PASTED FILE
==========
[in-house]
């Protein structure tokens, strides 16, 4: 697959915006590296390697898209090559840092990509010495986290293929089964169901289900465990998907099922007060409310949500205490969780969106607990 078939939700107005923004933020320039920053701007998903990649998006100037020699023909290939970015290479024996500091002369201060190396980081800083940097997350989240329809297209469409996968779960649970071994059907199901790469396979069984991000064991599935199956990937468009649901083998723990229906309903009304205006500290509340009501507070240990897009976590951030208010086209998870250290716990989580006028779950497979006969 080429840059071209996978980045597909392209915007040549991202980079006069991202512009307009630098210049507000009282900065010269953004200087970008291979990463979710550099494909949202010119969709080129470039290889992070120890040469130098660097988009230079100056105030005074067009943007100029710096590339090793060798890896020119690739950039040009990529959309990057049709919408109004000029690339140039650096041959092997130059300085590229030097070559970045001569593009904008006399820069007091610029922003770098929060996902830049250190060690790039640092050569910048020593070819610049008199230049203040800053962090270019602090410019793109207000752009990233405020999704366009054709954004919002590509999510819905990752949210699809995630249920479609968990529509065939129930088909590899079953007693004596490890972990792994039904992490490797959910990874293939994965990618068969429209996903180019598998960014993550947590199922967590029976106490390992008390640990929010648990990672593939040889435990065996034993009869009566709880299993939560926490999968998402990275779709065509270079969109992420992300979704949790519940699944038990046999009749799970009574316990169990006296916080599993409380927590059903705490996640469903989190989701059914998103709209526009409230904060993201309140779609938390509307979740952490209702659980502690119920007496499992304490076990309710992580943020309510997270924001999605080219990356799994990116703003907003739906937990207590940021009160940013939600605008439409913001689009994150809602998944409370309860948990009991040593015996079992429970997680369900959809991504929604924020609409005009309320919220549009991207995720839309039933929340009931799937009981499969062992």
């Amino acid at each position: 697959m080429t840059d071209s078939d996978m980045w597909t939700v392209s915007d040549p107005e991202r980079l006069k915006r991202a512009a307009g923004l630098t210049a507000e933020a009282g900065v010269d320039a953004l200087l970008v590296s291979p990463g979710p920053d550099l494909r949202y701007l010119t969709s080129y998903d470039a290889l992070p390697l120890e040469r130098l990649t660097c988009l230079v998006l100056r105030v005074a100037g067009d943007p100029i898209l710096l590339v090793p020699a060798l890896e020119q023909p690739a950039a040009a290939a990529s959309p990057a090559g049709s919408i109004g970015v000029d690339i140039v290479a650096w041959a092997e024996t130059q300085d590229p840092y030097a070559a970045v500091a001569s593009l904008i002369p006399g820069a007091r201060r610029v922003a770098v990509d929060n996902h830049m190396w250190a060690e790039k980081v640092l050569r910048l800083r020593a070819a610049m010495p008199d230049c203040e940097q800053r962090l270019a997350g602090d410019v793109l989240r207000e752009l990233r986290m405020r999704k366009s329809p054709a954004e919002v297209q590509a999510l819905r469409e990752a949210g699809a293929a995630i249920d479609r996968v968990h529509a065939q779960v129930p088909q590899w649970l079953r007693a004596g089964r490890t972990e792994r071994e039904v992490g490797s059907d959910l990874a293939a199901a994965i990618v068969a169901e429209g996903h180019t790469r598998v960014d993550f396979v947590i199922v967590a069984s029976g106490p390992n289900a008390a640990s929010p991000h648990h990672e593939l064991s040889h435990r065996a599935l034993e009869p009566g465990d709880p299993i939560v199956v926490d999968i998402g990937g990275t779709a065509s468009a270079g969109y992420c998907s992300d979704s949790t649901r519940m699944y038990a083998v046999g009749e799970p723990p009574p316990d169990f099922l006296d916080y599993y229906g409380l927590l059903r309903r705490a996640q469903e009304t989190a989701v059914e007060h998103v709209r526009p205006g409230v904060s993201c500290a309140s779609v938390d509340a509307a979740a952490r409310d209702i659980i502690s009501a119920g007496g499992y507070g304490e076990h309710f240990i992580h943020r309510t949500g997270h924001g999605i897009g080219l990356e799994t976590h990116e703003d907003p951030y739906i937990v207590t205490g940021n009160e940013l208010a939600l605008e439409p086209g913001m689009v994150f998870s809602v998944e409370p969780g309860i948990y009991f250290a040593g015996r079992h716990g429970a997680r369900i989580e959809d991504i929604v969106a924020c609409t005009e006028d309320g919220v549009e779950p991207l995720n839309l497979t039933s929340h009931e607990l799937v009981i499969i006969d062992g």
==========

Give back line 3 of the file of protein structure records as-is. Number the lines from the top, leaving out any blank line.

């Amino acid at each position: 697959m080429t840059d071209s078939d996978m980045w597909t939700v392209s915007d040549p107005e991202r980079l006069k915006r991202a512009a307009g923004l630098t210049a507000e933020a009282g900065v010269d320039a953004l200087l970008v590296s291979p990463g979710p920053d550099l494909r949202y701007l010119t969709s080129y998903d470039a290889l992070p390697l120890e040469r130098l990649t660097c988009l230079v998006l100056r105030v005074a100037g067009d943007p100029i898209l710096l590339v090793p020699a060798l890896e020119q023909p690739a950039a040009a290939a990529s959309p990057a090559g049709s919408i109004g970015v000029d690339i140039v290479a650096w041959a092997e024996t130059q300085d590229p840092y030097a070559a970045v500091a001569s593009l904008i002369p006399g820069a007091r201060r610029v922003a770098v990509d929060n996902h830049m190396w250190a060690e790039k980081v640092l050569r910048l800083r020593a070819a610049m010495p008199d230049c203040e940097q800053r962090l270019a997350g602090d410019v793109l989240r207000e752009l990233r986290m405020r999704k366009s329809p054709a954004e919002v297209q590509a999510l819905r469409e990752a949210g699809a293929a995630i249920d479609r996968v968990h529509a065939q779960v129930p088909q590899w649970l079953r007693a004596g089964r490890t972990e792994r071994e039904v992490g490797s059907d959910l990874a293939a199901a994965i990618v068969a169901e429209g996903h180019t790469r598998v960014d993550f396979v947590i199922v967590a069984s029976g106490p390992n289900a008390a640990s929010p991000h648990h990672e593939l064991s040889h435990r065996a599935l034993e009869p009566g465990d709880p299993i939560v199956v926490d999968i998402g990937g990275t779709a065509s468009a270079g969109y992420c998907s992300d979704s949790t649901r519940m699944y038990a083998v046999g009749e799970p723990p009574p316990d169990f099922l006296d916080y599993y229906g409380l927590l059903r309903r705490a996640q469903e009304t989190a989701v059914e007060h998103v709209r526009p205006g409230v904060s993201c500290a309140s779609v938390d509340a509307a979740a952490r409310d209702i659980i502690s009501a119920g007496g499992y507070g304490e076990h309710f240990i992580h943020r309510t949500g997270h924001g999605i897009g080219l990356e799994t976590h990116e703003d907003p951030y739906i937990v207590t205490g940021n009160e940013l208010a939600l605008e439409p086209g913001m689009v994150f998870s809602v998944e409370p969780g309860i948990y009991f250290a040593g015996r079992h716990g429970a997680r369900i989580e959809d991504i929604v969106a924020c609409t005009e006028d309320g919220v549009e779950p991207l995720n839309l497979t039933s929340h009931e607990l799937v009981i499969i006969d062992g």